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New York’s bail law lets violent criminals back on the street

Without bail, judges have no way to hold offenders, their hands been tied.
Libby Emmons Brooklyn, NY

A woman charged with hate crimes, Tiffany Harris, was arrested three times for the same crime over the course of a few days. Each arrest brought her before a judge, who released her with no real consequences. This violent offender ignores warrants, doesn’t show up for meetings with assigned social workers, yet kept being set free because of a drastic change to New York City’s bail laws. While the New York law eliminating cash bail is meant to protect the poor from endless stints in jail while waiting for trial, they put the public at risk. Harris was arrested for misdemeanour assault, including an incident where she assaulted three Orthodox Jewish women.

The original concept of cash bail was not about paying for one’s freedom so much as it was a promised surety from a person in the community who ensured that the accused would return to stand trial. If the accused did not return, that surety amount, or bond, would be paid to the victim. As people moved and communities fractured, cash bail took the place of the personal voucher. When people can’t afford bail, bail bondsmen pony up the dough. If a person can’t obtain the services of a bondsman, they sit in jail awaiting trial. This has been a serious problem.

Whether the accused is innocent or guilty, being stuck in jail awaiting trial is basically a front-row seat to watching your life fall apart. If you can’t leave jail, you can’t work, can’t pay rent, or bills, or care for your family. Being locked up when you’re guilty is bad enough, but when it’s a false arrest, it’s even more tragic. This was true in the case of Kaleif Browder, who was accused of stealing a backpack and then died in jail on New York City’s Rikers Island after three years of awaiting trial, all for lack of $3,000 bail. He maintained his innocence, and charges were dropped.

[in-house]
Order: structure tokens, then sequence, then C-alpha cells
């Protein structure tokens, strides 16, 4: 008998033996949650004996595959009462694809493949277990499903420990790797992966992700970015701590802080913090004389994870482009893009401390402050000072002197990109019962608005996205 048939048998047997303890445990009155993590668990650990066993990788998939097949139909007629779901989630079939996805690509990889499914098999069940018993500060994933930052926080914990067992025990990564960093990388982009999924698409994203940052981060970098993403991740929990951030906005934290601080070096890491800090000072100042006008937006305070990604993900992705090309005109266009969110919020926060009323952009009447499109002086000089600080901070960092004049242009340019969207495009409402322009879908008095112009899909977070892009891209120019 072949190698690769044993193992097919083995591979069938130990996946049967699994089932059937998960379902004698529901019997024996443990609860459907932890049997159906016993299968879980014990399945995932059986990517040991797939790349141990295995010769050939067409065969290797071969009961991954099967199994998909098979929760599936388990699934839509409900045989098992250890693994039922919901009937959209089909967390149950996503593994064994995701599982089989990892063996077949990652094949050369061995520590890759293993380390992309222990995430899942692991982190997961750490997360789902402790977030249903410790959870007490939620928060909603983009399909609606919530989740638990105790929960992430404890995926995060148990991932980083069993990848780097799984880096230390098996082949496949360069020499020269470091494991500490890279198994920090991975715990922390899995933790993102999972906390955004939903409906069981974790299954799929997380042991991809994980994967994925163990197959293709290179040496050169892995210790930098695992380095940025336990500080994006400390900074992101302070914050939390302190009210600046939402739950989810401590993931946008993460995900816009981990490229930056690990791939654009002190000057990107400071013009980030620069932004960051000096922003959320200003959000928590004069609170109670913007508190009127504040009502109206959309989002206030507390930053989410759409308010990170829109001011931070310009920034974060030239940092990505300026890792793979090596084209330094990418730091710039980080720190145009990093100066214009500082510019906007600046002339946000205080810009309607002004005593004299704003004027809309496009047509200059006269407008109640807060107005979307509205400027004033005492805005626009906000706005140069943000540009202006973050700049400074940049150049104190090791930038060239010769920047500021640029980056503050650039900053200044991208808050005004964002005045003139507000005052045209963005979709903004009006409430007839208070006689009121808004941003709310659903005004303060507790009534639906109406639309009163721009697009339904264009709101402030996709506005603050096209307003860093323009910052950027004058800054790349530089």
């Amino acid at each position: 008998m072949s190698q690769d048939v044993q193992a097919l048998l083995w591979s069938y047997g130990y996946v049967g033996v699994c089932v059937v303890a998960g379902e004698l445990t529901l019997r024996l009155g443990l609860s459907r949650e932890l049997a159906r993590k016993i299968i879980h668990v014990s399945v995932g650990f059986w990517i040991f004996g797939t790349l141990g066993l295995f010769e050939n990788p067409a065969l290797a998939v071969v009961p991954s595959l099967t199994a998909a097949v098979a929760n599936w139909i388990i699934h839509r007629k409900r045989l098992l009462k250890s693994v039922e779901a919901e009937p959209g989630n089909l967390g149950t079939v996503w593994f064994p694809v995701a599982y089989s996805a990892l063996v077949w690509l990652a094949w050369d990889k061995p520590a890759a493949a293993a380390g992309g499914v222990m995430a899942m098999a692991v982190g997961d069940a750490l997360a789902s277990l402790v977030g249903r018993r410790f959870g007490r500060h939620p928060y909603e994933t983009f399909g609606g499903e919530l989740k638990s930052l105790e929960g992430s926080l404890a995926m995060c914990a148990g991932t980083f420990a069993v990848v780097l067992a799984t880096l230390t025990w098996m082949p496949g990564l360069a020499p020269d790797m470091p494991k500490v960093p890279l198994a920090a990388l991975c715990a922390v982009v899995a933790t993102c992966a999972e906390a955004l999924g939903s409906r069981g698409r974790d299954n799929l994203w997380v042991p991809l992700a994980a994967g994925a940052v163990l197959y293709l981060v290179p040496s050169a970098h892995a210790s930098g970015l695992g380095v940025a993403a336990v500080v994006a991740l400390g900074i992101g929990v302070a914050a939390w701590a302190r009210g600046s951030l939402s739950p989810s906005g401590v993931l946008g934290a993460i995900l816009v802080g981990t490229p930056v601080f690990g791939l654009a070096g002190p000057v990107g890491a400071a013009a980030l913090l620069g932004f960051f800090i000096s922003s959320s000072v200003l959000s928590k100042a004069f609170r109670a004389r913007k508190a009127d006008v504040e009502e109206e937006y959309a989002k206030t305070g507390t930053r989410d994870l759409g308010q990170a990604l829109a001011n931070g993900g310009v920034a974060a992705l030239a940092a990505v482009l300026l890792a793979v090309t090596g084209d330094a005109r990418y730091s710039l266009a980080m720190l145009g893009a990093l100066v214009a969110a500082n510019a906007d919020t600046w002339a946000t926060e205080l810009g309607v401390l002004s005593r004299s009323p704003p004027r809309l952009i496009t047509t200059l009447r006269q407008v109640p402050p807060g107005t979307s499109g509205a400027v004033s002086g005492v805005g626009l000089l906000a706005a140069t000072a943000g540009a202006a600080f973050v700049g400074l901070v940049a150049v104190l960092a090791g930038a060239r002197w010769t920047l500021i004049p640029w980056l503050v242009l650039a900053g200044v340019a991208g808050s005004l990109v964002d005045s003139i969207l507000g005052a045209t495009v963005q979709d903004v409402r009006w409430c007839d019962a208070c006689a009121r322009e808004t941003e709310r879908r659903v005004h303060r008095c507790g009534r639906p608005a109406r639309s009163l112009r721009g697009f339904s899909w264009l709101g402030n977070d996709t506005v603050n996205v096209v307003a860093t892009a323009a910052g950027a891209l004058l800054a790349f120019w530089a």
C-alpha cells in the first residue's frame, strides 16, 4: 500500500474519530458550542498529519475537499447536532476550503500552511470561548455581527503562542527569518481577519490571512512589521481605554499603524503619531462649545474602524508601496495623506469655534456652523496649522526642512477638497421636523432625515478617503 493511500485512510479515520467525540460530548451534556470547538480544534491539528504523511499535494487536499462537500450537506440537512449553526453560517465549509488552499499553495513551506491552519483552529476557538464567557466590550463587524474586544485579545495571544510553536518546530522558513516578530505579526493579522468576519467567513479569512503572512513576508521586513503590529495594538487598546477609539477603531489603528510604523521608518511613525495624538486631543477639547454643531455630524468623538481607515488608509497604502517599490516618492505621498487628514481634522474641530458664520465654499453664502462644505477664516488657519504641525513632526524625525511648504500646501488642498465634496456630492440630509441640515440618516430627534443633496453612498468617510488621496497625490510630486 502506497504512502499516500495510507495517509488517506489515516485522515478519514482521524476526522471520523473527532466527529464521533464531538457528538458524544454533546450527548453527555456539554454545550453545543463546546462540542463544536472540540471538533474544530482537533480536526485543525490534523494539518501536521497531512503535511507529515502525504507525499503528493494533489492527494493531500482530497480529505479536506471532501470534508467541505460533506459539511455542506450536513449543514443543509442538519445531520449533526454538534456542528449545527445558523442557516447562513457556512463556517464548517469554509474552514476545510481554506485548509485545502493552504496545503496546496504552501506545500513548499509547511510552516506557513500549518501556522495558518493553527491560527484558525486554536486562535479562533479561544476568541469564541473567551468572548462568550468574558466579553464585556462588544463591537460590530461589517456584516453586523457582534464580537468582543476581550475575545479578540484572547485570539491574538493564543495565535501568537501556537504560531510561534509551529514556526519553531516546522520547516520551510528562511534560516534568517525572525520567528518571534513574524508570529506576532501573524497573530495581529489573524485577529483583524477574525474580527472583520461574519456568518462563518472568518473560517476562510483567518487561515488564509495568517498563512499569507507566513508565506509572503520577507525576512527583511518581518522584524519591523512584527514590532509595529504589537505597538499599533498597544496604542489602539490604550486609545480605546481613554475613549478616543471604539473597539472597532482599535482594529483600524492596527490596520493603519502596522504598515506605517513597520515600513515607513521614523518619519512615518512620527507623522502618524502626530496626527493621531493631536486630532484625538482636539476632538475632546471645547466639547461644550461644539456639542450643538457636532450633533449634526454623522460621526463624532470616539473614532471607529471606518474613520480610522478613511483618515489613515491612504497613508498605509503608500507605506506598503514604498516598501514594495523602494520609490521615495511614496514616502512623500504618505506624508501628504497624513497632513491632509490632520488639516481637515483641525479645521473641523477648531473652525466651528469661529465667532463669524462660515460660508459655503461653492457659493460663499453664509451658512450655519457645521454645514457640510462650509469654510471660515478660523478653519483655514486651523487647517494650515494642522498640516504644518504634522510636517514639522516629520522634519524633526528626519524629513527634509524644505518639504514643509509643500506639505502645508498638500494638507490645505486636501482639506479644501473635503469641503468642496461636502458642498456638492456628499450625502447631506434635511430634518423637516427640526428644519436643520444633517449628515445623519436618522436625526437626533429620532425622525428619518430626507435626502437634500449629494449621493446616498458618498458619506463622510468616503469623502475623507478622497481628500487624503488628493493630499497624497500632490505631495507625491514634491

The reform of the cash bail laws were long overdue, but instead of changing the existing laws, they were eliminated entirely. New York State opted to remove cash bail entirely. Accused criminals are basically on a catch and release program, free on their own recognizance. New Yorkers United for Justice advocated for these changes, but while the program they proposed contained an extensive criminal reform, from pretrial through release after time served, only the cash bail portion was enacted.

It was a sense of justice that led to the reform of the bail system in the City, to prevent poor, non-violent offenders from languishing in jail waiting for trial. But as the rules take effect for 2020, even violent offenders, like Harris, are being set free. A man accused of manslaughter has also been released. Without bail, judges have no way to hold offenders, their hands been tied.

Additionally, many of those awaiting trial in New York state are being instantly released as the new law comes into effect. In essence, everyone who is arrested for mostly non-violent crimes, including some felonies, will await trial on the honour system. While many criminals who engage in behaviour such as stalking, misdemeanour assault, burglary, drug crimes, not super serious robbery and arson are probably incredibly honourable, and will definitely show up for their trials, there’s a good chance that some of these criminals will not.

The elimination of cash bail leaves no middle-ground for repeat offenders such as Harris, but would have protected Browder from dying for want of $3,000. Removing the ability of judges to make, well, judgements in even serious cases is too much of a correction for the troubled cash bail system. Allowing people to continue their lives while awaiting trial makes sense in many cases, but judges must have some discretion when it comes to keeping the public safe from repeat offenders.

Jails and prisons are overcrowded in New York and across the US, and there should be more options for law enforcement to deal with non-violent offenders. People should not be endlessly stuck in jail awaiting trial, especially when the trial system is slow, unwieldy, and backlogged. But cash bail has been dismissed without any real means to ensure that the public is safe from repeat offenders. Harris was finally held for a psychiatric evaluation, but it took her committing three separate attacks before the courts decided that maybe she was a public risk.

Cash bail is too punishing for the poor who are arrested. But eliminating it altogether needs to be part of a vast reform of the criminal justice system. Discarding bail on its own, without fail-safes, provisions for the judges to make determinations about flight risk and the severity of the crimes committed puts the public at risk, as well as the individual who is could be in danger of committing additional crimes.

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